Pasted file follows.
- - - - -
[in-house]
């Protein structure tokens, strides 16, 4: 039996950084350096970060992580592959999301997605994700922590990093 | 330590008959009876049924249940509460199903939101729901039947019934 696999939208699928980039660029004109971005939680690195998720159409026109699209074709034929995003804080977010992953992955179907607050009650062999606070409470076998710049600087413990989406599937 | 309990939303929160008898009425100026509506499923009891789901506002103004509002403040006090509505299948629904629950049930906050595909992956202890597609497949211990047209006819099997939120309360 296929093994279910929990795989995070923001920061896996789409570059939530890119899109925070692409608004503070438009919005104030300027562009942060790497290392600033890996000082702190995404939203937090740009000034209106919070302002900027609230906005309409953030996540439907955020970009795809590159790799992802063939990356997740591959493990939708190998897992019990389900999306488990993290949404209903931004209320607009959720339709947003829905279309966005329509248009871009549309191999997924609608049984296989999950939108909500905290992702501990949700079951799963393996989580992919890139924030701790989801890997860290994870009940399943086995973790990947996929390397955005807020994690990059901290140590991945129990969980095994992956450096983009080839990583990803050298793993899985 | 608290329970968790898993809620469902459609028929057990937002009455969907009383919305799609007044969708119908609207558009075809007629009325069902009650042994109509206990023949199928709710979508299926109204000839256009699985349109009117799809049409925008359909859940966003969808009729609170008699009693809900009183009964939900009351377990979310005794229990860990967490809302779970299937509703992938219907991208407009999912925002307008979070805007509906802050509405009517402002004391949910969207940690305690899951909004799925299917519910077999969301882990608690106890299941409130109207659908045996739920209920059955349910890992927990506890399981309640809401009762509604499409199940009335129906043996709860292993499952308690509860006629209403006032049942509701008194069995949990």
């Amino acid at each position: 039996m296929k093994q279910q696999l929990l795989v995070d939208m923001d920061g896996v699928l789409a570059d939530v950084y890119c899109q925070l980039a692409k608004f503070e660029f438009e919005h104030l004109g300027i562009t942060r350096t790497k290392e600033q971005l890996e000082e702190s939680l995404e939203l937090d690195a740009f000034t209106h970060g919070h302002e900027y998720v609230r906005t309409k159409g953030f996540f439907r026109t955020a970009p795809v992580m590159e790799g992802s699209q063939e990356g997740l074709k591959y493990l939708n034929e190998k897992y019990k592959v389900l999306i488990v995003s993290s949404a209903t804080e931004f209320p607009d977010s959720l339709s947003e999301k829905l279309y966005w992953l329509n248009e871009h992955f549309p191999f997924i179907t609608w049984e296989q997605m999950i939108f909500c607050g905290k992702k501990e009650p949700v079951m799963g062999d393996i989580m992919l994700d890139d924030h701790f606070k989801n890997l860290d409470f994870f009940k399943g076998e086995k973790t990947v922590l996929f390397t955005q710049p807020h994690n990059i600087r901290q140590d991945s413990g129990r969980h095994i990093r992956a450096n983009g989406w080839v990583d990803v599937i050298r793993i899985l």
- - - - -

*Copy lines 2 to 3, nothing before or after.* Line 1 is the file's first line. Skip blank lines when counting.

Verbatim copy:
């Protein structure tokens, strides 16, 4: 039996950084350096970060992580592959999301997605994700922590990093 | 330590008959009876049924249940509460199903939101729901039947019934 696999939208699928980039660029004109971005939680690195998720159409026109699209074709034929995003804080977010992953992955179907607050009650062999606070409470076998710049600087413990989406599937 | 309990939303929160008898009425100026509506499923009891789901506002103004509002403040006090509505299948629904629950049930906050595909992956202890597609497949211990047209006819099997939120309360 296929093994279910929990795989995070923001920061896996789409570059939530890119899109925070692409608004503070438009919005104030300027562009942060790497290392600033890996000082702190995404939203937090740009000034209106919070302002900027609230906005309409953030996540439907955020970009795809590159790799992802063939990356997740591959493990939708190998897992019990389900999306488990993290949404209903931004209320607009959720339709947003829905279309966005329509248009871009549309191999997924609608049984296989999950939108909500905290992702501990949700079951799963393996989580992919890139924030701790989801890997860290994870009940399943086995973790990947996929390397955005807020994690990059901290140590991945129990969980095994992956450096983009080839990583990803050298793993899985 | 608290329970968790898993809620469902459609028929057990937002009455969907009383919305799609007044969708119908609207558009075809007629009325069902009650042994109509206990023949199928709710979508299926109204000839256009699985349109009117799809049409925008359909859940966003969808009729609170008699009693809900009183009964939900009351377990979310005794229990860990967490809302779970299937509703992938219907991208407009999912925002307008979070805007509906802050509405009517402002004391949910969207940690305690899951909004799925299917519910077999969301882990608690106890299941409130109207659908045996739920209920059955349910890992927990506890399981309640809401009762509604499409199940009335129906043996709860292993499952308690509860006629209403006032049942509701008194069995949990």
């Amino acid at each position: 039996m296929k093994q279910q696999l929990l795989v995070d939208m923001d920061g896996v699928l789409a570059d939530v950084y890119c899109q925070l980039a692409k608004f503070e660029f438009e919005h104030l004109g300027i562009t942060r350096t790497k290392e600033q971005l890996e000082e702190s939680l995404e939203l937090d690195a740009f000034t209106h970060g919070h302002e900027y998720v609230r906005t309409k159409g953030f996540f439907r026109t955020a970009p795809v992580m590159e790799g992802s699209q063939e990356g997740l074709k591959y493990l939708n034929e190998k897992y019990k592959v389900l999306i488990v995003s993290s949404a209903t804080e931004f209320p607009d977010s959720l339709s947003e999301k829905l279309y966005w992953l329509n248009e871009h992955f549309p191999f997924i179907t609608w049984e296989q997605m999950i939108f909500c607050g905290k992702k501990e009650p949700v079951m799963g062999d393996i989580m992919l994700d890139d924030h701790f606070k989801n890997l860290d409470f994870f009940k399943g076998e086995k973790t990947v922590l996929f390397t955005q710049p807020h994690n990059i600087r901290q140590d991945s413990g129990r969980h095994i990093r992956a450096n983009g989406w080839v990583d990803v599937i050298r793993i899985l």